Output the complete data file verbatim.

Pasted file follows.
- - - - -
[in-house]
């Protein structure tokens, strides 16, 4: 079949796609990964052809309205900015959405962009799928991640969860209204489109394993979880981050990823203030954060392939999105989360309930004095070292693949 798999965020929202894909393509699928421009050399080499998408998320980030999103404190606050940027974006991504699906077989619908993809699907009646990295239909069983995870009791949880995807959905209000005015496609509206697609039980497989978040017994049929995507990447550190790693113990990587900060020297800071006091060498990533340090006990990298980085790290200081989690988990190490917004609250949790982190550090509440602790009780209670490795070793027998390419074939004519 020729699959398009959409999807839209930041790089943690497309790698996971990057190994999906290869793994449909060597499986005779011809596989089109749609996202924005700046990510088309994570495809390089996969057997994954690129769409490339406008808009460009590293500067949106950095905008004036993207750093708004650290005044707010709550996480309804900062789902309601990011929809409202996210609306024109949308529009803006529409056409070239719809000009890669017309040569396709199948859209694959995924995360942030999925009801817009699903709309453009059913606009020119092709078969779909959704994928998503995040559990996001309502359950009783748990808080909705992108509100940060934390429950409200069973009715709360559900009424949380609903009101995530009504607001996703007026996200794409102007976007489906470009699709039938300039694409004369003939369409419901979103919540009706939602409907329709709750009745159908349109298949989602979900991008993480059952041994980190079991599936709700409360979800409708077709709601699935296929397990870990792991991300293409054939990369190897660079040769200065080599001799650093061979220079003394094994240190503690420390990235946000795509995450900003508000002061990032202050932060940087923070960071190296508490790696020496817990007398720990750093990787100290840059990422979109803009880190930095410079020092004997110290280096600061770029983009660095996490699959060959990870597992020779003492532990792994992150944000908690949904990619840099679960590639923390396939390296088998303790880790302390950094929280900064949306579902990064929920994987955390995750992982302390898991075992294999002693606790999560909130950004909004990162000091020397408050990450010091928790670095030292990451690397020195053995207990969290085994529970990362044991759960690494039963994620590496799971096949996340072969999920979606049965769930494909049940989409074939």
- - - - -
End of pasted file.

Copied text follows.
[in-house]
């Protein structure tokens, strides 16, 4: 079949796609990964052809309205900015959405962009799928991640969860209204489109394993979880981050990823203030954060392939999105989360309930004095070292693949 798999965020929202894909393509699928421009050399080499998408998320980030999103404190606050940027974006991504699906077989619908993809699907009646990295239909069983995870009791949880995807959905209000005015496609509206697609039980497989978040017994049929995507990447550190790693113990990587900060020297800071006091060498990533340090006990990298980085790290200081989690988990190490917004609250949790982190550090509440602790009780209670490795070793027998390419074939004519 020729699959398009959409999807839209930041790089943690497309790698996971990057190994999906290869793994449909060597499986005779011809596989089109749609996202924005700046990510088309994570495809390089996969057997994954690129769409490339406008808009460009590293500067949106950095905008004036993207750093708004650290005044707010709550996480309804900062789902309601990011929809409202996210609306024109949308529009803006529409056409070239719809000009890669017309040569396709199948859209694959995924995360942030999925009801817009699903709309453009059913606009020119092709078969779909959704994928998503995040559990996001309502359950009783748990808080909705992108509100940060934390429950409200069973009715709360559900009424949380609903009101995530009504607001996703007026996200794409102007976007489906470009699709039938300039694409004369003939369409419901979103919540009706939602409907329709709750009745159908349109298949989602979900991008993480059952041994980190079991599936709700409360979800409708077709709601699935296929397990870990792991991300293409054939990369190897660079040769200065080599001799650093061979220079003394094994240190503690420390990235946000795509995450900003508000002061990032202050932060940087923070960071190296508490790696020496817990007398720990750093990787100290840059990422979109803009880190930095410079020092004997110290280096600061770029983009660095996490699959060959990870597992020779003492532990792994992150944000908690949904990619840099679960590639923390396939390296088998303790880790302390950094929280900064949306579902990064929920994987955390995750992982302390898991075992294999002693606790999560909130950004909004990162000091020397408050990450010091928790670095030292990451690397020195053995207990969290085994529970990362044991759960690494039963994620590496799971096949996340072969999920979606049965769930494909049940989409074939």